Finally, under the title "Turkey has succeeded in legal squaring of accounts", Yalcin Akdogan writes in Star (06.08.13) that Ergenekon verdict condemned all coups in Turkey and normalized relations with the military:

    "The Ergenekon case is the name of the biggest legal battle in the history of the republic. Trying to massacre the national will, overthrow the civilian administration, and change the regime and the order of the country tops the list of the greatest acts of unlawfulness. With this decision, all military coups have been condemned at once -- coups that not just toppled political governments, but also altogether suspended the existing order, principally the constitution and the laws, shelved all rights and freedoms, and put its signature to great cruelties and torture.

    Symbolically, this case is the trial of a mindset distilled from 27 May, 12 March, 12 September, 28 February, and 27 April. With this case, all the supporters of juntas and coups, all the revolutionaries, and unlawful entrepreneurs have been called to account.

    These punishments will be a meaningful message for the future; they will constitute a major deterrent. [?] This nation is totally fed up with coups and different sorts of interventions. Turkey paid a big price in each period of intervention, experienced very heavy traumas. Many lives have been extinguished, many cruelties have been experienced, and many families have been broken. Thus, one way of saying 'there will be no passage to coups, no toleration, no permission' is this sort of hearing. In this respect, the Ergenekon case is a turning point for the future of Turkish democracy.

    It is not only that with the Ergenekon case a mindset is held to account; at the same time this perception that is rooted within the state is eliminated through judicial means. The tutelage, partisanship, and secrecy produced by this mindset, which uses the power of state for its own benefit and thinks nothing of the national will, are taken out of circulation, with the judiciary calling them to account. [?] This kind of lawsuit can only make a positive contribution to the normalization of military-civilian relationships.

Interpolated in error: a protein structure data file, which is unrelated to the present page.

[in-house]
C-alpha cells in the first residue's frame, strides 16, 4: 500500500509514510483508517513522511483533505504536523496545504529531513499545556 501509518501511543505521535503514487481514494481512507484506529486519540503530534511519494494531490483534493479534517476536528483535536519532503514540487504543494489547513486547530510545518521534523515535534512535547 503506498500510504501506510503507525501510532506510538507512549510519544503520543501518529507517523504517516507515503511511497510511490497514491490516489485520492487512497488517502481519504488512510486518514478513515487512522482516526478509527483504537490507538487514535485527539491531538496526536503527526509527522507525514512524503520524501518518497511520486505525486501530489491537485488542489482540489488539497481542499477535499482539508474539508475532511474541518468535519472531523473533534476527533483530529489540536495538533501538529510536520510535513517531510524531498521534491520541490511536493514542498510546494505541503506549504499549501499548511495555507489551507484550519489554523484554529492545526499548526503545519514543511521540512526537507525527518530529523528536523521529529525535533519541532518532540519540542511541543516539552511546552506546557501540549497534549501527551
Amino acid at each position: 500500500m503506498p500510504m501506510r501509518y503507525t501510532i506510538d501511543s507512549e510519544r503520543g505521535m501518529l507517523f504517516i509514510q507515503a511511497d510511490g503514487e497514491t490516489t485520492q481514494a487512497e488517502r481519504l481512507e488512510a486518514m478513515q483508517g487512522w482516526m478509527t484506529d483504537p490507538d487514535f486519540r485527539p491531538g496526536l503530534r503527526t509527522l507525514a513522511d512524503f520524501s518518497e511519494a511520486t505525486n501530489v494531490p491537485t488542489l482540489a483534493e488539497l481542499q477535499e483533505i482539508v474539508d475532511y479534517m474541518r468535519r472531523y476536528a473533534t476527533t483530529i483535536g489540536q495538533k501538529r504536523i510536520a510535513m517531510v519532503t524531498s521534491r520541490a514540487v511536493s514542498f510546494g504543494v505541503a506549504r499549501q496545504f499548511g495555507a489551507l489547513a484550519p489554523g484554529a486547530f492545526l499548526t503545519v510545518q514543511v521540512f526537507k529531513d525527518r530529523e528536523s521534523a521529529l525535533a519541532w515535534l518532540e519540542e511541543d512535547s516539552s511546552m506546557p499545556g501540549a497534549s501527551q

[?] We are not in a position to comment on every person standing trial, every alleged crime, and every punishment given. A detailed ruling will clarify this kind of information and the judicial process will evolve to the Supreme Court. However, we know this much: having a legal dispute about such claims, which are unacceptable in any democratic country, and punishing claims of coup attempts is a historic event, and Turkey has succeeded in this."

    [09] Prosecutor seeks prison sentences for website contributors

    Turkish daily Today's Zaman newspaper (07.08.13) reports that a prosecutor's office in Istanbul on Tuesday sought prison sentences for the owner and contributing writers of a website for insulting religious values.

    The 18-page indictment of the owner and writers of website Eksi Sozluk (Sour Times), a controversial forum for commentary on various issues and incidents in Turkey that is often criticized over postings seen as personal insults and attacks on religious values, has been submitted to the court. The prosecutor asked for prison sentences from six months to a year for 40 people, including the website's founder, Sedat Kapanoglu.

    An investigation into Kapanoglu was launched in 2010 after civilian Ali Emre Bukagili filed a complaint. Police, starting with the aliases found on Eksi Sozluk, discovered the identities of those who are accused of insulting religious values and the Prophet Muhammad on the website.

    The indictment referred to articles in the European Convention on Human Rights and the Universal Declaration of Human Rights regarding freedom of expression and thought. It also cited the European Court of Human Rights (ECHR) judgment in Otto-Preminger-Institut v. Austria, which says that certain duties and responsibilities are undertaken by those who exercise their rights and that it may be necessary to sanction "improper" attacks on religious values. The indictment also cited Article 216/3 of the Turkish Penal Code (TCK), which states that opinions on God, the Prophet, holy books and sects can be freely expressed as long as they do not offend the religious feelings of others.